Monday, March 01, 2004

The mathematicians are revolting! Scientific presses charge university libraries exorbitant fees for subscriptions to peer-reviwed journals. The journals published by the nonprofit Association of Computing Machinery, the American Mathematical Society, and the Society for Industrial and Applied Mathematics cost 20-30 cents per page. By contrast, Elsevier, Academic Press, Kluwer, and other commercial publishers will often charge over a dollar a page. Thats quite a nice profit margin. And the charges faced by university libraries are so severe that many are cutting back substantially on their subscriptions.

But there is a limit to what univeristy libraries can do. Elsevier, for example, bundles up hundreds of its journals in the form of Elsevier Science Direct. Universities cannot possibly refuse a subscription to Science Direct -- they might feel OK with not subscribing to this or that prominent journal but they cannot afford to leave out so many of them. As a result, Elsevier manages to charge a lot more for Science Direct than it would earn if it sold each journal in the package individually.

What is so frustrating about this is that, really, the community of mathematicians does not need commercial publishers. We don't get paid for the editorial work we do for the journals. The crucial element of these journals is peer-review -- and reviewers don't get paid. There is no reason why the math community cannot simply establish a host of online peer-reviewed journals which would be available to everyone free of charge.

However, online journals have not taken off. Sure, there's a bunch of them around; but they don't seem to garner as much respect as is accorded to the traditional paper-based journals. They're not prestigious. You would not submit your best paper to an online journal. Why not? I haven't the slightest idea. And it doesn't help if the online journal has an impressive editorial board.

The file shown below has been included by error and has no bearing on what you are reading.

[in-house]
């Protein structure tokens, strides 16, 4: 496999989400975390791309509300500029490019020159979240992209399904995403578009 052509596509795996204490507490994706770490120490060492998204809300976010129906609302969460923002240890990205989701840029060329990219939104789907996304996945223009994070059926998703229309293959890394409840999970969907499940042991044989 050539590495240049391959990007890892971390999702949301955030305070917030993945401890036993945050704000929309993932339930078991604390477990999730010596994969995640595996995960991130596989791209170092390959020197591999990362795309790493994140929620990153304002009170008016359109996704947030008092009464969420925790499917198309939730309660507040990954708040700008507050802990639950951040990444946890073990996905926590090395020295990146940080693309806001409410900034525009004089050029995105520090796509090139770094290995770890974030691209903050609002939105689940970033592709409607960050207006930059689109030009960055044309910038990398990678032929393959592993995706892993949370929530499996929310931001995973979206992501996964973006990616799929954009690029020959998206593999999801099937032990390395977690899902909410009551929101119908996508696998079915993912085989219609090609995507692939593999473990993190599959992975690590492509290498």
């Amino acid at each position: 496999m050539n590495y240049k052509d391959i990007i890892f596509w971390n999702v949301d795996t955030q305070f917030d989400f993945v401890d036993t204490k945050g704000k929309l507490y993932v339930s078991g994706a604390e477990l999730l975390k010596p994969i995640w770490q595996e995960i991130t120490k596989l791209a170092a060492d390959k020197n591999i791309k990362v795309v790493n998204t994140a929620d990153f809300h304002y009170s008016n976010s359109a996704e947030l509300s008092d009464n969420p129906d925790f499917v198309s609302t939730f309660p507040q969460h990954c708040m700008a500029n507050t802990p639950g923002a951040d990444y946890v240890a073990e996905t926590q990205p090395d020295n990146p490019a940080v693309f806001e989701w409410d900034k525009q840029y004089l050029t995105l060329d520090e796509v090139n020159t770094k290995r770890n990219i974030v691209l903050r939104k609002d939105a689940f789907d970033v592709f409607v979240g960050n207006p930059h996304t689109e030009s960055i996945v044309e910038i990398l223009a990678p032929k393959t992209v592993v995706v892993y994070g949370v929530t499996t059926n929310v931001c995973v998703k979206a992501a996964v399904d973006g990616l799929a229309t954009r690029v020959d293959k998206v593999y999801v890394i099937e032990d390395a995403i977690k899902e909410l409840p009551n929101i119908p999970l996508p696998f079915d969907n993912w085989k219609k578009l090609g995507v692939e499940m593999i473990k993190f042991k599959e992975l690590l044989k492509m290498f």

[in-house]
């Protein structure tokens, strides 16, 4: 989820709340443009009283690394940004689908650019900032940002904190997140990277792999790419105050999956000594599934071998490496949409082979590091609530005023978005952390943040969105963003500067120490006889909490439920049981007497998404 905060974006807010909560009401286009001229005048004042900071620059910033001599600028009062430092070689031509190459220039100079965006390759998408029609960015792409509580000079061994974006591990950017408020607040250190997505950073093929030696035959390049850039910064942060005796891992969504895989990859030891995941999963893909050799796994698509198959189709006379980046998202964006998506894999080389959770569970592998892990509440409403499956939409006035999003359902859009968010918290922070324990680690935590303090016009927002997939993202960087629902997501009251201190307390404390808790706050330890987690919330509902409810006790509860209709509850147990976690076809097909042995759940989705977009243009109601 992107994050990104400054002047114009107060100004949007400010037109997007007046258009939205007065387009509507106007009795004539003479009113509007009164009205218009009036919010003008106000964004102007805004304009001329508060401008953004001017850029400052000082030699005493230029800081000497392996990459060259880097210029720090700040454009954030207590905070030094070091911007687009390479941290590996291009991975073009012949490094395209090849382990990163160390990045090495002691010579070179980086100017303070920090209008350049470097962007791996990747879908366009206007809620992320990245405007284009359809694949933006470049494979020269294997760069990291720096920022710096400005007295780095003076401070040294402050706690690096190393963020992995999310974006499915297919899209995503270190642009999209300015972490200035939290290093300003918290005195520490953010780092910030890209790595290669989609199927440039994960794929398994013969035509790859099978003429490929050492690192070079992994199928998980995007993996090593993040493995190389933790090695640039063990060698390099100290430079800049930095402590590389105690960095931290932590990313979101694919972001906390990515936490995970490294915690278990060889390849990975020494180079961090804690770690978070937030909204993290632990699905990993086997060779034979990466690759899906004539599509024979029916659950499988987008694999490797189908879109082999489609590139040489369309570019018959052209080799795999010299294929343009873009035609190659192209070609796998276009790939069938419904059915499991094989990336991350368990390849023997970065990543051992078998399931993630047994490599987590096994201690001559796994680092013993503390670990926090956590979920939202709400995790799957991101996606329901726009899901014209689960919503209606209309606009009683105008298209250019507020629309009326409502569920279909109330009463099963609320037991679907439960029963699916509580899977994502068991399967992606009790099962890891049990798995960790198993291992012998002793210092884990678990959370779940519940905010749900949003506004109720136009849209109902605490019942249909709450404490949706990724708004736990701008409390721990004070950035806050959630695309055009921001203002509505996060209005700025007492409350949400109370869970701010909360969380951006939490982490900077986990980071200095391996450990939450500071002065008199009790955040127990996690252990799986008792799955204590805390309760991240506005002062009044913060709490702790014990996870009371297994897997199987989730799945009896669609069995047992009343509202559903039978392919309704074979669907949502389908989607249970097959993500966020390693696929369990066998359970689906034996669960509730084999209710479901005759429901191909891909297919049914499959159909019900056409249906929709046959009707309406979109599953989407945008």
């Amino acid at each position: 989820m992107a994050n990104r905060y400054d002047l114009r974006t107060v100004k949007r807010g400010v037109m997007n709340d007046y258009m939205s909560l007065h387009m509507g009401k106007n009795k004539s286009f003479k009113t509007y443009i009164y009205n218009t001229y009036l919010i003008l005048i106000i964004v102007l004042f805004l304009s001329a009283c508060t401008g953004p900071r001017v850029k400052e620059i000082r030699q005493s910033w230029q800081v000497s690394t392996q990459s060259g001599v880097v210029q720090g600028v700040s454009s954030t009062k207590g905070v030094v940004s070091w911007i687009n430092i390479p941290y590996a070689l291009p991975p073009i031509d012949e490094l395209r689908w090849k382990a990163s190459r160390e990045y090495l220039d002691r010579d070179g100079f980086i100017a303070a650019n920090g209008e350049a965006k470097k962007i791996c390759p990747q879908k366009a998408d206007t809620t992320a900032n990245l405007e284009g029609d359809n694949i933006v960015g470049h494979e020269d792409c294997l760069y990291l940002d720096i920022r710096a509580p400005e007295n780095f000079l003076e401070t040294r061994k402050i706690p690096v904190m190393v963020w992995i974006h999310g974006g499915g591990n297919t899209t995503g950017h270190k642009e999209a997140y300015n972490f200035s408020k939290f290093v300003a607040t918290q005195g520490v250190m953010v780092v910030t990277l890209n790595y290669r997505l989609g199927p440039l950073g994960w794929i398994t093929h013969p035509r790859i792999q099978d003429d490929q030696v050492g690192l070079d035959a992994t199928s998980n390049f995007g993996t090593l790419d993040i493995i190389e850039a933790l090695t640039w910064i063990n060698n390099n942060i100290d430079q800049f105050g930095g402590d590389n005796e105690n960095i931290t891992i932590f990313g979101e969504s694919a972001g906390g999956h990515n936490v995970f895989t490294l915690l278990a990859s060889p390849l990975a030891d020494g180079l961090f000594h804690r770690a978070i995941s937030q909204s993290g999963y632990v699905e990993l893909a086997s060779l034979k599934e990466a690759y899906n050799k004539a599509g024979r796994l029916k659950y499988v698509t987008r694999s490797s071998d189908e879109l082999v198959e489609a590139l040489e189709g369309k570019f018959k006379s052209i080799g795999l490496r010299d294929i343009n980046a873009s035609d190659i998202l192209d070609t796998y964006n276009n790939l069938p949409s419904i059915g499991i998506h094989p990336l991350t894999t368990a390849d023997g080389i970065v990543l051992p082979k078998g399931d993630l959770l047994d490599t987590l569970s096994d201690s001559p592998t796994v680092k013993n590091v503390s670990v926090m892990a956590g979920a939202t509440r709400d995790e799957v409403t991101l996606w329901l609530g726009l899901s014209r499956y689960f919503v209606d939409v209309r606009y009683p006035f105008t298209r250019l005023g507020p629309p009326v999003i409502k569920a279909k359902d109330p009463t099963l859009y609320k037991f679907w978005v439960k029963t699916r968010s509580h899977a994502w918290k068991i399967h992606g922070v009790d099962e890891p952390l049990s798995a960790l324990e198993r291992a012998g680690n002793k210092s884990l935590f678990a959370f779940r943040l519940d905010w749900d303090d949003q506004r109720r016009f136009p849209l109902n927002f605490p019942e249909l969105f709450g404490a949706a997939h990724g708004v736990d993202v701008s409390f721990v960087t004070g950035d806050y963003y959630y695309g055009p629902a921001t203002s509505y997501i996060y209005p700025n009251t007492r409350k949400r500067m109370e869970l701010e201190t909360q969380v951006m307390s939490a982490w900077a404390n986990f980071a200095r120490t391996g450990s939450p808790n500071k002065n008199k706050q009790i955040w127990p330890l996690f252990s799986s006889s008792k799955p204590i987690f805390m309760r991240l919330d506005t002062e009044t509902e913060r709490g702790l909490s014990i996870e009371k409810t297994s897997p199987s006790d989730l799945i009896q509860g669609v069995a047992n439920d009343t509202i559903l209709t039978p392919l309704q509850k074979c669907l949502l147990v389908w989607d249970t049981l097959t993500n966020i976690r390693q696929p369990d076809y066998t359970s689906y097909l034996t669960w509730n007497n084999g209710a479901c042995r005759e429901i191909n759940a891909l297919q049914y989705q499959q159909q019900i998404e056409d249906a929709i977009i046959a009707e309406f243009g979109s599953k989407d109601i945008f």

Online journals are not prestigious because everyone believes that online journals are not prestigious and, as a consequence, no one submits their best papers to them. Its purely a state of mind -- and one that doesn't seem to be going away.

The whole thing seemed hopeless until recently when the entire editorial board of the Journal of Algorithms resigned over the high cost of the journal and unanimously agreed to start a new journal, the Transactions on Algorithms, to be published by the Association for Computing Machinery, a non-profit society.

(Actually, this is not the first time something like this has happenned -- part of the editorial board of a machine learning journal resigned a couple of years ago -- as well as the entire board of a logic journal. But the Journal of Algorithms is pretty prestigious so this is a milestone).

I hope this is the first step to a revolt of the mathematicians.


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